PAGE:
Celestron C9-1/4 Telescope Systems
By Chuck Hawks
Perhaps you or some of your friends have an 8" Schmidt-Cassegrain telescope (SCT) from Celestron, Meade, Orion or the equivalent and you would like to try something a little bigger. However, you have read on Astronomy and Photography Online and elsewhere that an 8" SCT is about the biggest telescope that is reasonably portable by one person who is not a fitness freak and you would rather spend your time observing than setting-up. 11" and 14" SCT's are notorious for being awkward to transport and set-up, and portability is a requirement for driving to the local dark sky location.
Enter the 9.25" SCT. The rationale for this size telescope is that it is between the 8" and 11" SCT's in physical size and weight. For comparison, a Celestron EdgeHD 800 optical tube weighs about 14 pounds, while an EdgeHD 925 optical tube weighs 21 pounds. The next step up, an EdgeHD 1100 optical tube, weighs 28 pounds.
It is a truism among amateur astronomers that aperture rules. After optical and mechanical quality, clear aperture is the single most important factor determining what you can see in the night sky. If you can stretch the upper limit of portable telescopes from 8" to 9.25", you can increase the light grasp from 843x to 1127x times that of the unaided human eye.
The least expensive way to order a Celestron 9-1/4" SCT package is on the CG-5 go-to German equatorial mount, in the form of a C9 ¼-SGT (XLT) #11046-XLT. The same scope is available on the larger CGEM go-to German equatorial mount as the CGEM 925 #11098. If you want the flat-field EdgeHD 925 telescope package, it is the CGEM 925 HD #11081 on the same mount. (Illustrated at left, courtesy of Celestron International.) This is probably the optimum 9.25" telescope/mount system for visual astronomy. It is worth noting that standard C9 1/4 telescopes come with a gloss black finish, while the EdgeHD 9.25 scopes wear a striking ivory pearl finish.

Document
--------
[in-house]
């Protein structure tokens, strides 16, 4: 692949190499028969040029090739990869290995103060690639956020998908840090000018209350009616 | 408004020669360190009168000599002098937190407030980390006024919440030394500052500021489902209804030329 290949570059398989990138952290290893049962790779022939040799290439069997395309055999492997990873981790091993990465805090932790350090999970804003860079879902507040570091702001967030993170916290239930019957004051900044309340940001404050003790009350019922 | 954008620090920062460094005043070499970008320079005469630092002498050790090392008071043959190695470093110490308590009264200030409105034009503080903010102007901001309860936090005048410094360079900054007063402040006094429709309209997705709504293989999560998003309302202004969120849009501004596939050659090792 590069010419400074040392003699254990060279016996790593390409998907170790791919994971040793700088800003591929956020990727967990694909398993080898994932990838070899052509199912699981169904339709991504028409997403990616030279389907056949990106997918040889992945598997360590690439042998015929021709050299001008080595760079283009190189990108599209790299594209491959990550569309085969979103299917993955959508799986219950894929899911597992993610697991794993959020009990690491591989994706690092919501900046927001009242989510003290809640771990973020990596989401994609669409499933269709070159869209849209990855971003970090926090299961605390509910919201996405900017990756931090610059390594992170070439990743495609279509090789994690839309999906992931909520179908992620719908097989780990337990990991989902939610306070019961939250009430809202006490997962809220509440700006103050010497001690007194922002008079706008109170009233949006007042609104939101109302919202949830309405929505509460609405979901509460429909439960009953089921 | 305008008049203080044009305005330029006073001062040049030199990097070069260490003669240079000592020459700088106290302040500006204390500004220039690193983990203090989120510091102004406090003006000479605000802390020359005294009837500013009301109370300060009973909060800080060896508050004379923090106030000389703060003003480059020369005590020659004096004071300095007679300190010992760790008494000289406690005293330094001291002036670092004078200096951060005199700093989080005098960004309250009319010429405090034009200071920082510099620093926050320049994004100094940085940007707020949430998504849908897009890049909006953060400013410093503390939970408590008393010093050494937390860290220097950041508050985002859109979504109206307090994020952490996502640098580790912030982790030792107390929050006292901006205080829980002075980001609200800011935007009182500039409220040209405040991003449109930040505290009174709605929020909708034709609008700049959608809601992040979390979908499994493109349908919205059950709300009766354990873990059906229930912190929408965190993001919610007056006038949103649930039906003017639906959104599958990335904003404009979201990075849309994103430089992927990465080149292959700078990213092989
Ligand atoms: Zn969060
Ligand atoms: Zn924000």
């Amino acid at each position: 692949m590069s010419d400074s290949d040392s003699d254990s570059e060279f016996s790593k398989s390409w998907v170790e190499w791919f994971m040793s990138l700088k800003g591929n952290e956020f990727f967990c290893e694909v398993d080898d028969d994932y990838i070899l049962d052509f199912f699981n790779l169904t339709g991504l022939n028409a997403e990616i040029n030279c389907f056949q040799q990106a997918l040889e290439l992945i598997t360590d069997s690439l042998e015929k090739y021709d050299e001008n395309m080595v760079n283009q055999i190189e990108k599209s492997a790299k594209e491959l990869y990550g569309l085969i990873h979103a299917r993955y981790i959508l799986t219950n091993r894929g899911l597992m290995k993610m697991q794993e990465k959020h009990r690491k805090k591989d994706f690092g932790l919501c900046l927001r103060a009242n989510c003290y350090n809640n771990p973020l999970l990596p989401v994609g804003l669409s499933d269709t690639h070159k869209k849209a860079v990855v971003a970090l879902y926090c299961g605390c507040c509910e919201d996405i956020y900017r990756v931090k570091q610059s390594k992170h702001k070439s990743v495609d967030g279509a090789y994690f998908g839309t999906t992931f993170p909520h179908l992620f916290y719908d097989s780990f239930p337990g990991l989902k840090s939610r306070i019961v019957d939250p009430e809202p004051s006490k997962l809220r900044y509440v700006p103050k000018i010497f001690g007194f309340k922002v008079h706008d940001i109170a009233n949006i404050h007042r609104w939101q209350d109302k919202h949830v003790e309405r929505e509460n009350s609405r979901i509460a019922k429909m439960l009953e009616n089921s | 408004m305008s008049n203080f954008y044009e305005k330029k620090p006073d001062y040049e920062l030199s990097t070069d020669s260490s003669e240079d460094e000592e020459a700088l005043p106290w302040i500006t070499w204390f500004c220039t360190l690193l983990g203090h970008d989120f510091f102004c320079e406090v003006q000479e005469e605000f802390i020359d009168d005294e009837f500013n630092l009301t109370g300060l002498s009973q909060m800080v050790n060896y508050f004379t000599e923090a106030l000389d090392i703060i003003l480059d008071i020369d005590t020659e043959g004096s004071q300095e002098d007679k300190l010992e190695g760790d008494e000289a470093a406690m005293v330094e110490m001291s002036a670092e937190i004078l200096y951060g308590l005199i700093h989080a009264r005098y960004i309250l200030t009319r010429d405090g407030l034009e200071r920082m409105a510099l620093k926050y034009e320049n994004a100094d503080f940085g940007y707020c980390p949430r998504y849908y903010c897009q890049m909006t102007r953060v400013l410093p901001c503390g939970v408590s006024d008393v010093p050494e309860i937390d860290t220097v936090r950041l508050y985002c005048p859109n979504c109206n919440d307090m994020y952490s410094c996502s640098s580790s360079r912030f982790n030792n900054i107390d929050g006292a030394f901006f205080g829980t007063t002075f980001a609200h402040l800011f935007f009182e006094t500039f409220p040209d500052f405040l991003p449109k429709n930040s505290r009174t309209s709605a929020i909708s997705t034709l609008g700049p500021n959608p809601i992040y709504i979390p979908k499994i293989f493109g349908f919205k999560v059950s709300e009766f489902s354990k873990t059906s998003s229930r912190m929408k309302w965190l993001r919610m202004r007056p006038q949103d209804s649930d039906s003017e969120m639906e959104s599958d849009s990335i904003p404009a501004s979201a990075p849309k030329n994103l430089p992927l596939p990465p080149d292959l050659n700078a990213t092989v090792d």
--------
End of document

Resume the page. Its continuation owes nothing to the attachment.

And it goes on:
Alternatively, either telescope can be ordered sans mount as an optical tube assembly (OTA). The standard C9 OTA is the C9 ¼-A XLT (w/CG-5 mounting rail) #91020-XLT, while the HD version is the EdgeHD 9.25 OTA #91040-XLT. If you prefer to choose your own mount, or simply want to avoid a go-to mount, this is the way to go. However, it is usually more expensive in the end.
With telescopes of this size, 2" mounting diameter oculars begin to make sense and Celestron provides their EdgeHD 925 scopes with a 2" star diagonal and 2" Axiom 23mm eyepiece. The standard C9 ¼ models come with 1.25" star diagonals, but are easily upgraded to accept 2" oculars with the addition of a Celestron 2" XLT diagonal #93527 ($129.95 from Orion). Celestron states that, "The 9 ¼" was specifically designed for visual infinity focus when using 2" eyepieces."
The Celestron 2" Eyepiece and Filter Kit ($249.95 from Optics Planet) includes a 2" star diagonal and three moderately priced E-Lux (three element) oculars of 26mm, 32mm and 40mm, as well as a set of five colored Wratten filters and an aluminum hard case. This is the cheapest way to get into 2" eyepieces. A better, albeit more expensive, way to acquire oculars is to buy higher-grade eyepieces individually, along with a hard case in which to carry them. That is the approach used for the following lists.
The accessories listed below are applicable to any of the Celestron C9 ¼ telescopes, as well as the Orion SkyView Pro 9.25 (made by Celestron for Orion). The C9 ¼ (non-EdgeHD) scopes come with 1.25" star diagonals; you do not need to purchase 2" oculars unless you choose to do so. I am assuming that if you are buying a 9.25" telescope, you already have the required general observing accessories, such as a red flashlight, sky map, observing chair and so forth. The prices that follow are quoted from Celestron, Optics Planet and Orion Telescope in 2010 U.S. dollars.
Here is a sample EdgeHD 925 telescope system with 2" eyepieces
Here is a sample C9 ¼-SGT (XLT) telescope system with 1.25" eyepieces
Copyright 2010 by Chuck Hawks. All rights reserved.